Let’s see… the emails have been known for two years or so, but this story is just “breaking” now, at the same time Sen. Bob Menendez is being brought up on federal charges and David Petraeus cops a plea deal. Now the stenographers at the Washington Post are beginning to connect the dots between Hillary Clinton’s private emails and her disastrous tenure in Foggy Bottom — Benghazi! You remember Benghazi — nothing to see here Benghazi; who cares where Barry Hussein was the night of Benghazi. Yes, that Benghazi. If this scenario reminds you of the end of The Godfather, you may be a winner:
Clinton’s time at State Department, once an asset, now a liability?
Hillary Rodham Clinton’s tenure as secretary of state was supposed to be a central argument for her forthcoming run for president. Her globe-trotting record as the nation’s chief diplomat, her role championing women’s empowerment and gay rights, and her experience on tough national security issues were all supposed to confer credentials that none of her possible GOP opponents would possess.
But over the past two weeks, with back-to-back revelations that she was working with foreign countries that gave millions to her family’s charitable foundation and that she set up and exclusively used her own private e-mail system, that argument is in peril.
Mightly conveniently timed “revelations,” eh?
Instead of a fresh chapter in which she came into her own, Clinton’s time as the country’s top diplomat now threatens to remind voters of what some people dislike about her — a tendency toward secrecy and defensiveness, along with the whiff of scandal that blotted the record of her husband, former president Bill Clinton.
That side of Hillary Clinton also plays directly into the main Republican argument against her, that she is a candidate of “yesterday” — as Sen. Marco Rubio of Florida recently put it — who comes with decades of baggage the country no longer need carry.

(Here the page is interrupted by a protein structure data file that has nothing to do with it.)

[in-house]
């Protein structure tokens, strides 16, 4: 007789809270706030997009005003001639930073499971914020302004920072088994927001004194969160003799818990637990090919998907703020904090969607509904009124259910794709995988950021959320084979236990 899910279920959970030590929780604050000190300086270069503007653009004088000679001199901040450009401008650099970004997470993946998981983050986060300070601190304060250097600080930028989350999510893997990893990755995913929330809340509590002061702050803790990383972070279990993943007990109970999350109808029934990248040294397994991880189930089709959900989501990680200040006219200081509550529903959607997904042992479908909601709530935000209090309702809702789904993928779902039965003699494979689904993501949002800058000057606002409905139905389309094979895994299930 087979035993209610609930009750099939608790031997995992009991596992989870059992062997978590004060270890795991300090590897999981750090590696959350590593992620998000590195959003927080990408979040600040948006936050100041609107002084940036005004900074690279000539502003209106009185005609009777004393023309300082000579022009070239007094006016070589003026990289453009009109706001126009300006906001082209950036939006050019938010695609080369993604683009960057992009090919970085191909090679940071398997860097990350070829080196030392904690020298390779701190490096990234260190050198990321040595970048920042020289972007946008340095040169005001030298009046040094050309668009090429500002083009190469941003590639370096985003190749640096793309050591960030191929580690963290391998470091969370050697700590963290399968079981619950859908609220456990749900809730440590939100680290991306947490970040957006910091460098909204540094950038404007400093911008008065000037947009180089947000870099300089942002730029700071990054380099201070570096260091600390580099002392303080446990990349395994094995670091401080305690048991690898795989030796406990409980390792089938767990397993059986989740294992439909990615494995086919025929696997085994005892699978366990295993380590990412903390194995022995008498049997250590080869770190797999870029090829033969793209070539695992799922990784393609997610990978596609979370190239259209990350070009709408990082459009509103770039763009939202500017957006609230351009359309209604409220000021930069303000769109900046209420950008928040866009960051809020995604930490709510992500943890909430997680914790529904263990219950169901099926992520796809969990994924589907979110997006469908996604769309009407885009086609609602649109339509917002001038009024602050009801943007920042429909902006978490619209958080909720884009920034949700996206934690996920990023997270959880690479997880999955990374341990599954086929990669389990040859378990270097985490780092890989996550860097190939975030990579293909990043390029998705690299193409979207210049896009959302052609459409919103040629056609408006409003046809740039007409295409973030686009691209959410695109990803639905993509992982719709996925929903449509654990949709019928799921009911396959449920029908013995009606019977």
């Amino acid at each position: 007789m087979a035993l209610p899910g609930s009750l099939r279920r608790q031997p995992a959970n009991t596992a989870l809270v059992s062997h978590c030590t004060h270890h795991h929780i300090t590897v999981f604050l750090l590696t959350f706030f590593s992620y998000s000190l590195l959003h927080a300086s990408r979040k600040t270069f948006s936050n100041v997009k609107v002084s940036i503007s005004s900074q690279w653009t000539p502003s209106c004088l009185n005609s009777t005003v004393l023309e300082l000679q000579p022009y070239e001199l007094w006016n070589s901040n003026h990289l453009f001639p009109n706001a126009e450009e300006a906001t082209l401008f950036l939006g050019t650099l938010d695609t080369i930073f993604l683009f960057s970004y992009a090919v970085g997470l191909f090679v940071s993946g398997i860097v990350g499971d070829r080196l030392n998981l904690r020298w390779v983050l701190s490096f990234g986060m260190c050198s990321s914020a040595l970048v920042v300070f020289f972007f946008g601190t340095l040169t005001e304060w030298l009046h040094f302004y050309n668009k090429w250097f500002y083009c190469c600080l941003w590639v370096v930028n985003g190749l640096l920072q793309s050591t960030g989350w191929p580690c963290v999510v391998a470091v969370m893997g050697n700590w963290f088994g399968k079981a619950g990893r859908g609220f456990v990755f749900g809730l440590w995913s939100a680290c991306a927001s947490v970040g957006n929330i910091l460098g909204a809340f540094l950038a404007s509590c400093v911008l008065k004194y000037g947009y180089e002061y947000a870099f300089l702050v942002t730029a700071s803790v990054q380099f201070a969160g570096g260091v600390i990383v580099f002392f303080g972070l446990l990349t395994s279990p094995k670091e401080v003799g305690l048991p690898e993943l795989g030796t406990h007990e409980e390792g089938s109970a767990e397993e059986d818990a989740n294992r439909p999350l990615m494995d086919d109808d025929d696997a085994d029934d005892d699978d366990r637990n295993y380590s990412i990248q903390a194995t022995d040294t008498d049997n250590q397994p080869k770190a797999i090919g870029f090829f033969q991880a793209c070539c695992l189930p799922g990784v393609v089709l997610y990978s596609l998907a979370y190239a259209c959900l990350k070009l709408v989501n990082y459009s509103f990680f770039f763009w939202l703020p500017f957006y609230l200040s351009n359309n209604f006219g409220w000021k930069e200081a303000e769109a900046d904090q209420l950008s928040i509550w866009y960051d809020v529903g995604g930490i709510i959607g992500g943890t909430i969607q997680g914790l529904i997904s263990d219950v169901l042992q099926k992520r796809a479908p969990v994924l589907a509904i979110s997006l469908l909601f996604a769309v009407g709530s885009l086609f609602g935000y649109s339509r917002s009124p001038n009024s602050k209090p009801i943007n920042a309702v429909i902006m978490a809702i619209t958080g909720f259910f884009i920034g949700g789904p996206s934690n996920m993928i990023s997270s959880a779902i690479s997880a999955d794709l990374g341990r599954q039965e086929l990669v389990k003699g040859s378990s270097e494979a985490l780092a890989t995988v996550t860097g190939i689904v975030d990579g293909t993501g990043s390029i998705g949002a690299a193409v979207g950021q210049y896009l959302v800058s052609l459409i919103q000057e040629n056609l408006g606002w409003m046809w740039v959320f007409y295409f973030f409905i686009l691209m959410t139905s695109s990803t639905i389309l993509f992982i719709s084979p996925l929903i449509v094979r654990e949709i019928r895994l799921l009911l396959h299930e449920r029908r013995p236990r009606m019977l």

“Part of the reason the story is gaining traction is that it reminds people of what the Clinton White House was like,” said American University political science professor Jennifer Lawless. “It reminds people of the scandals, the secrecy and the lack of transparency that were often associated with Bill Clinton’s eight years in Washington.”
As I’ve said before, these are not coincidences — they’re a message being sent to the Clintons that their time at the top is over. The only question is whether they’ll take the hint and retire to their money-collection business, aka, the Clinton Foundation, or whether she’ll go down hard. Already, the young Turks are getting restive:
And while Clinton remains the overwhelming favorite for her party’s nomination, some Democrats last week were more open about their misgivings about her candidacy. On Friday night in New Hampshire, former Maryland governor Martin O’Malley, who might run against Clinton, for the first time criticized her use of the private e-mail account, saying that “openness and transparency are required of governing in the modern age.”
If Hillary were smart, which she’s not, she’d take the hint. But her greed and arrogance will get the better of her, and she’ll never hear the sound of the accelerating bus until it’s too late.
UPDATE: The headline on the Post story has been changed. It now reads: Will Clinton’s experience be a liability? To which one might reply: what experience? Unless you count logging air miles and getting sozzled at public expense as “experience.”